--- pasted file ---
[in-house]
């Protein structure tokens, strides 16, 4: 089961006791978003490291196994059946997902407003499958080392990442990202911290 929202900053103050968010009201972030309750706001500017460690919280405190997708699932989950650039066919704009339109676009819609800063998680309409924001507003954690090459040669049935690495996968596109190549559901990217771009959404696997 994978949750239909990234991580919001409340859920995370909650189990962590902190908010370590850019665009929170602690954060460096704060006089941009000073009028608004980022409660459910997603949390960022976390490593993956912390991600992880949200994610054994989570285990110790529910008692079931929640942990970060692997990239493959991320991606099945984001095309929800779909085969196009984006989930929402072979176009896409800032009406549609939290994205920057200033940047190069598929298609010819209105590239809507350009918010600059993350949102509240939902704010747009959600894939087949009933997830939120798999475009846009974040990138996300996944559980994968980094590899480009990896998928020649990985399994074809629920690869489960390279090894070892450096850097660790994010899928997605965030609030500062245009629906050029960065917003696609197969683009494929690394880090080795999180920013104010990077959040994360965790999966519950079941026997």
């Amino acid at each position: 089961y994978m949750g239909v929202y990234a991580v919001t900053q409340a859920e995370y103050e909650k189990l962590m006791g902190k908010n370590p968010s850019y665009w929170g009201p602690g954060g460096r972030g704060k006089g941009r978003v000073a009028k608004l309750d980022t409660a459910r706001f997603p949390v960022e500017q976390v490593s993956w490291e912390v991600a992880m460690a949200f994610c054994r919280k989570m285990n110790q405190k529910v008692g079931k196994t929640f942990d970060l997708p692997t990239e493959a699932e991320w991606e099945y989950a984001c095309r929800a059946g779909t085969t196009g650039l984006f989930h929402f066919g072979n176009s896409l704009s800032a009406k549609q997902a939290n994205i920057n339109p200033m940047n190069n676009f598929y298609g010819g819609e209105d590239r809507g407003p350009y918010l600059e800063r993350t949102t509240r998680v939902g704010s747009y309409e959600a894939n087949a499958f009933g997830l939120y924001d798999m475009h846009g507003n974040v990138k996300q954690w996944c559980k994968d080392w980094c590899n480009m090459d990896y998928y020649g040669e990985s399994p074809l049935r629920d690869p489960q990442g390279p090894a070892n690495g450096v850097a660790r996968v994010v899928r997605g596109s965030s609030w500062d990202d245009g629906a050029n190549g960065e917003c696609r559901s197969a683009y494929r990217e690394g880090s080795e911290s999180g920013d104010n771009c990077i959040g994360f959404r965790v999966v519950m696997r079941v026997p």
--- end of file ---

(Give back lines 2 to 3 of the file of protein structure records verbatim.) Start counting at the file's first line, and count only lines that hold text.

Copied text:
């Protein structure tokens, strides 16, 4: 089961006791978003490291196994059946997902407003499958080392990442990202911290 929202900053103050968010009201972030309750706001500017460690919280405190997708699932989950650039066919704009339109676009819609800063998680309409924001507003954690090459040669049935690495996968596109190549559901990217771009959404696997 994978949750239909990234991580919001409340859920995370909650189990962590902190908010370590850019665009929170602690954060460096704060006089941009000073009028608004980022409660459910997603949390960022976390490593993956912390991600992880949200994610054994989570285990110790529910008692079931929640942990970060692997990239493959991320991606099945984001095309929800779909085969196009984006989930929402072979176009896409800032009406549609939290994205920057200033940047190069598929298609010819209105590239809507350009918010600059993350949102509240939902704010747009959600894939087949009933997830939120798999475009846009974040990138996300996944559980994968980094590899480009990896998928020649990985399994074809629920690869489960390279090894070892450096850097660790994010899928997605965030609030500062245009629906050029960065917003696609197969683009494929690394880090080795999180920013104010990077959040994360965790999966519950079941026997």
């Amino acid at each position: 089961y994978m949750g239909v929202y990234a991580v919001t900053q409340a859920e995370y103050e909650k189990l962590m006791g902190k908010n370590p968010s850019y665009w929170g009201p602690g954060g460096r972030g704060k006089g941009r978003v000073a009028k608004l309750d980022t409660a459910r706001f997603p949390v960022e500017q976390v490593s993956w490291e912390v991600a992880m460690a949200f994610c054994r919280k989570m285990n110790q405190k529910v008692g079931k196994t929640f942990d970060l997708p692997t990239e493959a699932e991320w991606e099945y989950a984001c095309r929800a059946g779909t085969t196009g650039l984006f989930h929402f066919g072979n176009s896409l704009s800032a009406k549609q997902a939290n994205i920057n339109p200033m940047n190069n676009f598929y298609g010819g819609e209105d590239r809507g407003p350009y918010l600059e800063r993350t949102t509240r998680v939902g704010s747009y309409e959600a894939n087949a499958f009933g997830l939120y924001d798999m475009h846009g507003n974040v990138k996300q954690w996944c559980k994968d080392w980094c590899n480009m090459d990896y998928y020649g040669e990985s399994p074809l049935r629920d690869p489960q990442g390279p090894a070892n690495g450096v850097a660790r996968v994010v899928r997605g596109s965030s609030w500062d990202d245009g629906a050029n190549g960065e917003c696609r559901s197969a683009y494929r990217e690394g880090s080795e911290s999180g920013d104010n771009c990077i959040g994360f959404r965790v999966v519950m696997r079941v026997p």